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Mayoral power 

Since Little Rock voters expanded Mayor Mark Stodola's powers (a change still subject to a court challenge), he's illustrated the potential value of the move.

After a curious reticence on the subject, Stodola finally has spoken out on the question of expanding the BFI landfill in Southwest Little Rock. He is opposed.

This is important because, ultimately, the Little Rock Board of Directors must grant a zoning change to permit the expansion. Stodola hasn't said flatly that he'd veto such a rezoning, but presumably he would. So, if a zoning ordinance was to pass and Stodola vetoed it, it would take eight votes from the 10 directors to override the veto. Not going to happen.

It's hard to imagine even a bare majority approving this. Who ever heard of a landfill in the middle of a city? Who could be for expanding it except the garbage disposal company? BFI has been trying to buy neighborhood support with the bribe of a community park. It's also underwriting a public relations campaign to counter criticism. It's possible that the landfill isn't as big a nuisance and environmental hazard as neighbors contend. But a steady parade of rumbling garbage trucks is not a plus on a major artery that crosses the heart of a residential neighborhood.

“If foresight was available when this first started, you never put a landfill there,” Stodola told the Arkansas Democrat-Gazette. “And I don't see any point in perpetuating it.”

With that out of the way, we have so much more to which the newly strengthened mayor can lend his vitality.

City Hall forges ahead with a push for data to support investments to speed traffic in and out of Riverdale, home to Alltel's headquarters. But early drafts of Metroplan's study of the situation reiterate earlier findings – traffic there isn't nearly as bad as assumed and much better than other places in town with truly terrible congestion. Here's a place for mayoral leadership. Say opening Rebsamen Park Road with a bridge over Jimerson Creek is a non-starter. Add that halfway measures, such as creating arterial routes with traffic signals through Hillcrest and Kingwood, are equally unpalatable. There's no reason to degrade stable Little Rock neighborhoods to help speed commuters home to Bryant. A leader would not only forcefully state those obvious points, but promote easier solutions. For example, human management, in 15- to 30-minute staggered start times, would likely end most congestion at peak hours around Riverdale, along with a few traffic light and turn-lane improvements on Cantrell.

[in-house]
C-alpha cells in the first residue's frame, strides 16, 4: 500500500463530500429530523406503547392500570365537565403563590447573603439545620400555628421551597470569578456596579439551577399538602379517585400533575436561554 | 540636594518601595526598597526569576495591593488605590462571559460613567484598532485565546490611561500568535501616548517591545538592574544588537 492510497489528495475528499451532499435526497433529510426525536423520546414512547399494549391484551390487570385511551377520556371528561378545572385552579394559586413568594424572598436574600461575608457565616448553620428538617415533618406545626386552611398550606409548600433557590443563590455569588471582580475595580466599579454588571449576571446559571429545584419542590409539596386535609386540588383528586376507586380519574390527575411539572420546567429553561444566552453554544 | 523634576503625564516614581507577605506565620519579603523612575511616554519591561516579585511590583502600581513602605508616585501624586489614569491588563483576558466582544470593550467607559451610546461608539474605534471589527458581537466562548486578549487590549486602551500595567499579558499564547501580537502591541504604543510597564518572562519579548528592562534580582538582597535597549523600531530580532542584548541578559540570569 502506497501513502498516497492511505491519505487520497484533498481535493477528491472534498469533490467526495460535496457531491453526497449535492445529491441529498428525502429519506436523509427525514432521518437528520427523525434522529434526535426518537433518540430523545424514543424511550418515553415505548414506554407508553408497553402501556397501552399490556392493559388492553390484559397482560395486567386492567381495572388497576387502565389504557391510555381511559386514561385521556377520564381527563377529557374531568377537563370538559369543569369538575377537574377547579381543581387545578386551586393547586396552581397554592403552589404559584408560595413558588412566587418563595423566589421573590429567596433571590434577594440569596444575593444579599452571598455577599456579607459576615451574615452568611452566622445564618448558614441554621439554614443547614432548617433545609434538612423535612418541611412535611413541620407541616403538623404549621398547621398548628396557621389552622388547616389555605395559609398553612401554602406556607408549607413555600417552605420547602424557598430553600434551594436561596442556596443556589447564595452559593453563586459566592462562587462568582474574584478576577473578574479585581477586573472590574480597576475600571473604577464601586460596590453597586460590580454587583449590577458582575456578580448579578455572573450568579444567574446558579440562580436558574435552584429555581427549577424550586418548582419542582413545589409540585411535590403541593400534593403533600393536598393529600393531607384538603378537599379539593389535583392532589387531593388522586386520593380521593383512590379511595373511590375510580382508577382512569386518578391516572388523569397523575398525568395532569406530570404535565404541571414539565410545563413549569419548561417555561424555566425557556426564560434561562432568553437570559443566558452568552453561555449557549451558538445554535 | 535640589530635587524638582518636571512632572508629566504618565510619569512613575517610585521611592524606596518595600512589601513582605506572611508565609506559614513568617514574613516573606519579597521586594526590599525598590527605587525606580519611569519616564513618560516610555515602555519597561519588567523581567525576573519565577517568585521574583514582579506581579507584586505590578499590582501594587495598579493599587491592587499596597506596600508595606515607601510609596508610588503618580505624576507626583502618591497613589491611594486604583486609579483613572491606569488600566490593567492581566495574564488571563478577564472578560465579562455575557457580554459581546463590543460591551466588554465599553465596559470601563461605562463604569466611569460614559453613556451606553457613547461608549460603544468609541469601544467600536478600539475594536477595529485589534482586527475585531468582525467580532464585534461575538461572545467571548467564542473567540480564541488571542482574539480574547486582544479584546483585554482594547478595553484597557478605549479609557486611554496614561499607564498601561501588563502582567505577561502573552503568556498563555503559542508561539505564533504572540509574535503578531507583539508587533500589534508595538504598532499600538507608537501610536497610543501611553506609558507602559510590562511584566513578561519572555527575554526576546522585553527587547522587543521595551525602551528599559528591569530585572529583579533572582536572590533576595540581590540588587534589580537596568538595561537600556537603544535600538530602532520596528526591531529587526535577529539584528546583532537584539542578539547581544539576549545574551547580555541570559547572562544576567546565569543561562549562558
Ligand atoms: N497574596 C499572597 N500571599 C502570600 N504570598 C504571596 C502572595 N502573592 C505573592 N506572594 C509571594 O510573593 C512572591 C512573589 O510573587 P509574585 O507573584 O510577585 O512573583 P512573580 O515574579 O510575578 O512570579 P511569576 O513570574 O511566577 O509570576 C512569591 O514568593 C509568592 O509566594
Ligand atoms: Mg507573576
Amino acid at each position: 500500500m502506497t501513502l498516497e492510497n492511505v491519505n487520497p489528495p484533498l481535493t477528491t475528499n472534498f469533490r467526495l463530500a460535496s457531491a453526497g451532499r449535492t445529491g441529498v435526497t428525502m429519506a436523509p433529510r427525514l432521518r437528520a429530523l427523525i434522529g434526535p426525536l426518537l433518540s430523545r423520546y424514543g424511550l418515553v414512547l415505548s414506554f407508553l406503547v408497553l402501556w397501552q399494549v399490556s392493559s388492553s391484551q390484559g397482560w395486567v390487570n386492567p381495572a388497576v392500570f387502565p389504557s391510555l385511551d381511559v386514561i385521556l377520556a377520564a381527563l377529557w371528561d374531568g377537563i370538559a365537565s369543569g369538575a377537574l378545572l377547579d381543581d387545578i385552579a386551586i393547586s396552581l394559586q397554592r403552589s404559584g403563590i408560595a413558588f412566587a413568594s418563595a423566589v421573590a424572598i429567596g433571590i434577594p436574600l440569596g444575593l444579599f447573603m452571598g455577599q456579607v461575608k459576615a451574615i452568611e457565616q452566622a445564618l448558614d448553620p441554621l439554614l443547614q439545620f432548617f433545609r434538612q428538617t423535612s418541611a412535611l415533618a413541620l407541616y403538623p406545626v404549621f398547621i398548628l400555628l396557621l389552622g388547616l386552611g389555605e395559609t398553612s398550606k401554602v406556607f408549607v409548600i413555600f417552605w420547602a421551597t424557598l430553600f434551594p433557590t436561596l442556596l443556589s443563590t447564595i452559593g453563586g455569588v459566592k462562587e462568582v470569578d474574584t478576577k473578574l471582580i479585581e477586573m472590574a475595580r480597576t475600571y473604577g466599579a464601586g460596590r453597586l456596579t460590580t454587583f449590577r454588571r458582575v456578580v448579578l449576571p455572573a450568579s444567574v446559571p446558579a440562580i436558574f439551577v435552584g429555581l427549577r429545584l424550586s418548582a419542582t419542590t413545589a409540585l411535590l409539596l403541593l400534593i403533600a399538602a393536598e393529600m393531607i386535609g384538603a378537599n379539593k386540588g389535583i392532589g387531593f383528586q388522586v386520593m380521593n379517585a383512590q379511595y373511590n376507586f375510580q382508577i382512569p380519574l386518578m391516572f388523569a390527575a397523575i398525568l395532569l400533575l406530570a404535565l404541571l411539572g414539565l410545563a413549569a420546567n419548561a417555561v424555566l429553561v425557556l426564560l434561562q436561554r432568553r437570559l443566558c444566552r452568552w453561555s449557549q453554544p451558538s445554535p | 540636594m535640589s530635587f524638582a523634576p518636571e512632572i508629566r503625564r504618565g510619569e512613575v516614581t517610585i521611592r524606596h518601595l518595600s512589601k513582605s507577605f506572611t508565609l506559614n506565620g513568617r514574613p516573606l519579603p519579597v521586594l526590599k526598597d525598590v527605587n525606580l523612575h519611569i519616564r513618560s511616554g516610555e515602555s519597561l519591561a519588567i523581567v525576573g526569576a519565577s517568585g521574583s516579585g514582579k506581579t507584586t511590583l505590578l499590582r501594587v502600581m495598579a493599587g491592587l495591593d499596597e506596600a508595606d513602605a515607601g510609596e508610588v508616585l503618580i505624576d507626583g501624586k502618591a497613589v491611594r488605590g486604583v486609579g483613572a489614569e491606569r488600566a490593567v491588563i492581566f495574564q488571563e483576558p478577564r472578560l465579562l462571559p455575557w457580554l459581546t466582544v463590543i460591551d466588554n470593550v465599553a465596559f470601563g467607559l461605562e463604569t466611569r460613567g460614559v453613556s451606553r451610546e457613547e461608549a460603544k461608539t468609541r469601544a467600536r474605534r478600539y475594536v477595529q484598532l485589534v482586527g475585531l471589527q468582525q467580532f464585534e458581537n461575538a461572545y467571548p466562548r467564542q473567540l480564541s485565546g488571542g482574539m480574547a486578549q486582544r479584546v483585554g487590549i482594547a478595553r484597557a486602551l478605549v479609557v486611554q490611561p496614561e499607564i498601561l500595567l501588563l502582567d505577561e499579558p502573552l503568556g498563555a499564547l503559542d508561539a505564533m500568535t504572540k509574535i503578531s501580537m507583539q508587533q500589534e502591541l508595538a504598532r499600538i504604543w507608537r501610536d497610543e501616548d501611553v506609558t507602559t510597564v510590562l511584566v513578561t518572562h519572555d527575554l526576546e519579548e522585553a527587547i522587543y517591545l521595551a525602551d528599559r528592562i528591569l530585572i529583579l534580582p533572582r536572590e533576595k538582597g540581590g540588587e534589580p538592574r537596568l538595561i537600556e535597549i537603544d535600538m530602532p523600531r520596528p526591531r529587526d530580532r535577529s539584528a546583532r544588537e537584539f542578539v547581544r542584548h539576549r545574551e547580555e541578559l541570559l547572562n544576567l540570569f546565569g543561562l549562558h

Riverdale solved, we turn to water. Though Stodola has been a paid representative of governments in the Lake Maumelle watershed, he has professed little knowledge of circumstances that led to Central Arkansas Water's approval of a residential development overlooking the water supply. He should get up to speed. The mayor should become a robust voice for maximum protection of the water supply, including leading some of his former legal clients to adopt the proposed watershed management plan.

The water saved, Mayor Stodola might turn his attention to the Little Rock School District. He bears no direct responsibility for its operation, true. But we all must assume responsibility for the school district. Its failure could take the city down with it. Start flexing, Mr. Mayor.

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